Small Engine Repair

Frank (writer/director John Pollono (writer, "Stronger")), Packie (Shea Whigham) and Swaino (Jon Bernthal) have been friends since childhood in Manchester, NH, their bond intensified with their shared love of single dad Frank’s now college-bound daughter Crystal (Ciara Bravo, "Cherry").  But when Swaino and Packie convince violence-prone Frank to head out to a bar to distract him from Crystal’s visit with his loathed ex, Karen (Jordana Spiro, Netflix's 'Fear Street' trilogy), they start a bar fight and Frank’s had enough.  Three months later, though, he sends out an olive branch with a secret agenda for them all to meet at his shop “Small Engine Repair.”

Laura's Review: B-

Pollono proved he had a feel for working class New Englanders in “Stronger,” and that talent is confirmed in his directorial debut adapting his award winning play where his three hard-partying buddies of varying intelligence show affection by trading insults.   As with any trio of friends, there are generally two who dominate and in this case those two are Frank and Swaino.   Packie, who lives with his grandmother, is generally a step or two behind, and yet his childish barbs cause Swaino outsized annoyance, leading to that bar brawl when they sideline Swaino’s come-ons.  While Frank’s quit smoking and boozing, Karen doesn’t even make it to dinner with her daughter without getting smashed, yet Crystal defends her.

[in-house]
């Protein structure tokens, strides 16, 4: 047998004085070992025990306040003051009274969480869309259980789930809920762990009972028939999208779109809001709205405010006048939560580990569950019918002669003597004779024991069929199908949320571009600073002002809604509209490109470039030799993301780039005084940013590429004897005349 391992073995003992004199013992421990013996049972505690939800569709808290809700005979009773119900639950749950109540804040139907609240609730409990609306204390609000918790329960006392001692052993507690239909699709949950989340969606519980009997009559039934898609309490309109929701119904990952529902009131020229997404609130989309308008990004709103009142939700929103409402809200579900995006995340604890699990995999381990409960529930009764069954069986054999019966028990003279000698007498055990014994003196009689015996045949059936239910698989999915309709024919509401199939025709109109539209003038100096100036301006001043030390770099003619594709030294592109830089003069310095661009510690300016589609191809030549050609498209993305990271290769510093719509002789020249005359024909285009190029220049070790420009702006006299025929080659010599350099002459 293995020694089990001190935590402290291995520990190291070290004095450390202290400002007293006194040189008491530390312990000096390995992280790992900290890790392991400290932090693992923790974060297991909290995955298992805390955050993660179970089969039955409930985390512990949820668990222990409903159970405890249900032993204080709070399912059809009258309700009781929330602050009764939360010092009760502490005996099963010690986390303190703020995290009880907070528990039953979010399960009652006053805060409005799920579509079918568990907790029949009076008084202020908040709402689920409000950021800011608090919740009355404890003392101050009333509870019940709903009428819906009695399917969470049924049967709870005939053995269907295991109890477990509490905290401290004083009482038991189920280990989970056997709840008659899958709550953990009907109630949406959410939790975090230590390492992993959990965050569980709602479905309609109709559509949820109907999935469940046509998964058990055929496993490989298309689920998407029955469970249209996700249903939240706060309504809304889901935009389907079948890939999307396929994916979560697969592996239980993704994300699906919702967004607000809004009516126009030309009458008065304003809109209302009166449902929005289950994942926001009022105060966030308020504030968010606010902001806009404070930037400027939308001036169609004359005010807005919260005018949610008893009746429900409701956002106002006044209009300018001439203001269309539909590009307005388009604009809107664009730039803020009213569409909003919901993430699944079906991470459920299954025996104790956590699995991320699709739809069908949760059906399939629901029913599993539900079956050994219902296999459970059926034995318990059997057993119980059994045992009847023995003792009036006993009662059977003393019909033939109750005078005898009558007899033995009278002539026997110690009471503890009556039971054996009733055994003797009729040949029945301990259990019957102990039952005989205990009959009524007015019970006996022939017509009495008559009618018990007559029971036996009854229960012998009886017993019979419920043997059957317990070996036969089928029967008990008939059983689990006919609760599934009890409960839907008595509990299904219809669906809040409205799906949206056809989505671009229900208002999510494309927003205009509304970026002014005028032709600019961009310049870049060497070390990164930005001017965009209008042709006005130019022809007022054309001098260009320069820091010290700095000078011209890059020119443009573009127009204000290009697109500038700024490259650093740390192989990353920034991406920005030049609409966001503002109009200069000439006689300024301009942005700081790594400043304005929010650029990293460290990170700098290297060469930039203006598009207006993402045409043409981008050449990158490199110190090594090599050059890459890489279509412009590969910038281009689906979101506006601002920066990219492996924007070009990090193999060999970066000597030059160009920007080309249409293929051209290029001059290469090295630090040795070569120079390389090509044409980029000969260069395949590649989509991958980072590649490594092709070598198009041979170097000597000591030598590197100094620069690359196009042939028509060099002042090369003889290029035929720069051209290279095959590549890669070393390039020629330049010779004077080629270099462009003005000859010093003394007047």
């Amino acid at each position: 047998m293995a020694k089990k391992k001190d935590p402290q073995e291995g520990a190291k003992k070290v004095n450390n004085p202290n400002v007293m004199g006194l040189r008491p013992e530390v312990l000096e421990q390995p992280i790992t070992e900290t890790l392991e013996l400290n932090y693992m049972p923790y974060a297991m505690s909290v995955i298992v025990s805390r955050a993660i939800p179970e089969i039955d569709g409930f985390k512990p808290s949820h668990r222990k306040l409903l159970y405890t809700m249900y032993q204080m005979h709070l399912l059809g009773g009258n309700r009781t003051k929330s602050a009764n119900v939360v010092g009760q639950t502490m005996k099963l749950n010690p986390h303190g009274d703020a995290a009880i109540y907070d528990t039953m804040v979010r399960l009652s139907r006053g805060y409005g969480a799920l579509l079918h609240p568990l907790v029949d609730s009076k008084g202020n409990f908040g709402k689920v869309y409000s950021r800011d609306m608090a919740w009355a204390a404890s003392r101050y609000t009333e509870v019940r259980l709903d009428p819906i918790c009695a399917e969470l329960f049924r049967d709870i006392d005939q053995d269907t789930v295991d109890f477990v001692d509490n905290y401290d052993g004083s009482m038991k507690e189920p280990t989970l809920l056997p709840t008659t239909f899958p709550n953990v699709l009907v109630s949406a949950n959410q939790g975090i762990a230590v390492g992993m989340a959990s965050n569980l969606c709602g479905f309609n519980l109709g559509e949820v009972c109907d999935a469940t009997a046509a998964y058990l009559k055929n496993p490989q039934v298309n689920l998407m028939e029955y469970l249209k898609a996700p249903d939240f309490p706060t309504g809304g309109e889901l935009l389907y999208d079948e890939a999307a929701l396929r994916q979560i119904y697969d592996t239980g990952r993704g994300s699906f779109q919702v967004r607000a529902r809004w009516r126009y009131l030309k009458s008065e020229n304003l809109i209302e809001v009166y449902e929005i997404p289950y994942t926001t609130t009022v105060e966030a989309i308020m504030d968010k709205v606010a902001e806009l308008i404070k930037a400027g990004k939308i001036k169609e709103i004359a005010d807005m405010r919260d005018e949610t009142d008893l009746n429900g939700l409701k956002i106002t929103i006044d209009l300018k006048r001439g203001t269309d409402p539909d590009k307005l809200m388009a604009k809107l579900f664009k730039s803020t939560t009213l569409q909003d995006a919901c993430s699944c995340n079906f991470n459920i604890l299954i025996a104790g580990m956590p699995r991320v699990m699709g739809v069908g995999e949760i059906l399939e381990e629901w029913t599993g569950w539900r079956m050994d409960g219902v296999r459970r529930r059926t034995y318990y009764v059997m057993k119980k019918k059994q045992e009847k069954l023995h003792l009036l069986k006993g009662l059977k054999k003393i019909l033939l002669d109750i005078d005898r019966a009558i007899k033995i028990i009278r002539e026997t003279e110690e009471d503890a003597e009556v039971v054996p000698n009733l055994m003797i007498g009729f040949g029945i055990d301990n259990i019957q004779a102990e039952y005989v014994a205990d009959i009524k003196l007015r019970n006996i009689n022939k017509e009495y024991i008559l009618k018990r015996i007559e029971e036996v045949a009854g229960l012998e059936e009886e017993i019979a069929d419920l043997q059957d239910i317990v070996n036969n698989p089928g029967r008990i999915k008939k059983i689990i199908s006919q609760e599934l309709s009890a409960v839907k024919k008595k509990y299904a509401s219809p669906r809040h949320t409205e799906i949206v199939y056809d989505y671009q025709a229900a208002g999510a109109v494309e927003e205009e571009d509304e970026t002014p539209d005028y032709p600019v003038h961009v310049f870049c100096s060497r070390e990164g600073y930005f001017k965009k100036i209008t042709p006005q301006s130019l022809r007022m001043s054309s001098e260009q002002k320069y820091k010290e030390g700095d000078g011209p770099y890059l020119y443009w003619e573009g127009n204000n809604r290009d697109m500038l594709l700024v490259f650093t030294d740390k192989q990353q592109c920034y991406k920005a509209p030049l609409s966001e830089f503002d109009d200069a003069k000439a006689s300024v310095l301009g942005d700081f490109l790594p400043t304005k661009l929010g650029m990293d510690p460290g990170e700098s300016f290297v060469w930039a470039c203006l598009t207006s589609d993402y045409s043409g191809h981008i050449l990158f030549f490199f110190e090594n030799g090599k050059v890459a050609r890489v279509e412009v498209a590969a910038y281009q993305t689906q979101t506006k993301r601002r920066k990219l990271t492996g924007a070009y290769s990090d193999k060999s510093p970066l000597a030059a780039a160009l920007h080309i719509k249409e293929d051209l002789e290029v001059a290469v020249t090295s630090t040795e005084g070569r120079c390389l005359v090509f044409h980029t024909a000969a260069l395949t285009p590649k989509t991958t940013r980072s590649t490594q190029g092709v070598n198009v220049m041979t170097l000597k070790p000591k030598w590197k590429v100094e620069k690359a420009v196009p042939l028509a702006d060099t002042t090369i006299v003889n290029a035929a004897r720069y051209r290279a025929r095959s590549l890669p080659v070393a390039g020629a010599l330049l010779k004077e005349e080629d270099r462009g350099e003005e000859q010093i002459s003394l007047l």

But while Pollono is adept at drawing his male characters, he tips his hand too strongly with his plot developments, draining all surprise from what should be a shocking turn of events.  What he leaves us with is a strong, regional character study that explodes into violence all too easy to see coming before wrapping with forgiveness Frank hasn’t earned, particularly from friends called upon to choose either culpability or betrayal.  His female characters are underwritten, his daughter and her mother leaning too far into Madonna/whore territory.           

The film opens with a flashback introduction, Crystal as a toddler being returned to Frank by Swaino and Packie in ambiguous circumstances, Frank’s forehead bruised, Crystal none too happy.  Years later, the four letter words fly at a humble celebratory Christmas meal where Crystal announces to the three men that she’s been accepted at her college of choice, something dad accepted grudgingly as it puts her closer to Karen than him.    Later, after the rift when the boys gather at Frank’s shop, the first red flag is the pack of Marlboros Frank takes out of his pocket.  He’s also splurged on a bottle of Blue Label and indulges.  Swaino tells him all his problems stem from Karen and his violent temper.  Frank doesn’t like to hear this obviously truthful assessment, but is seemingly determined to party, grilling steaks and informing the boys that a kid from Northeastern he plays basketball with (Spencer House) is swinging by with some Molly.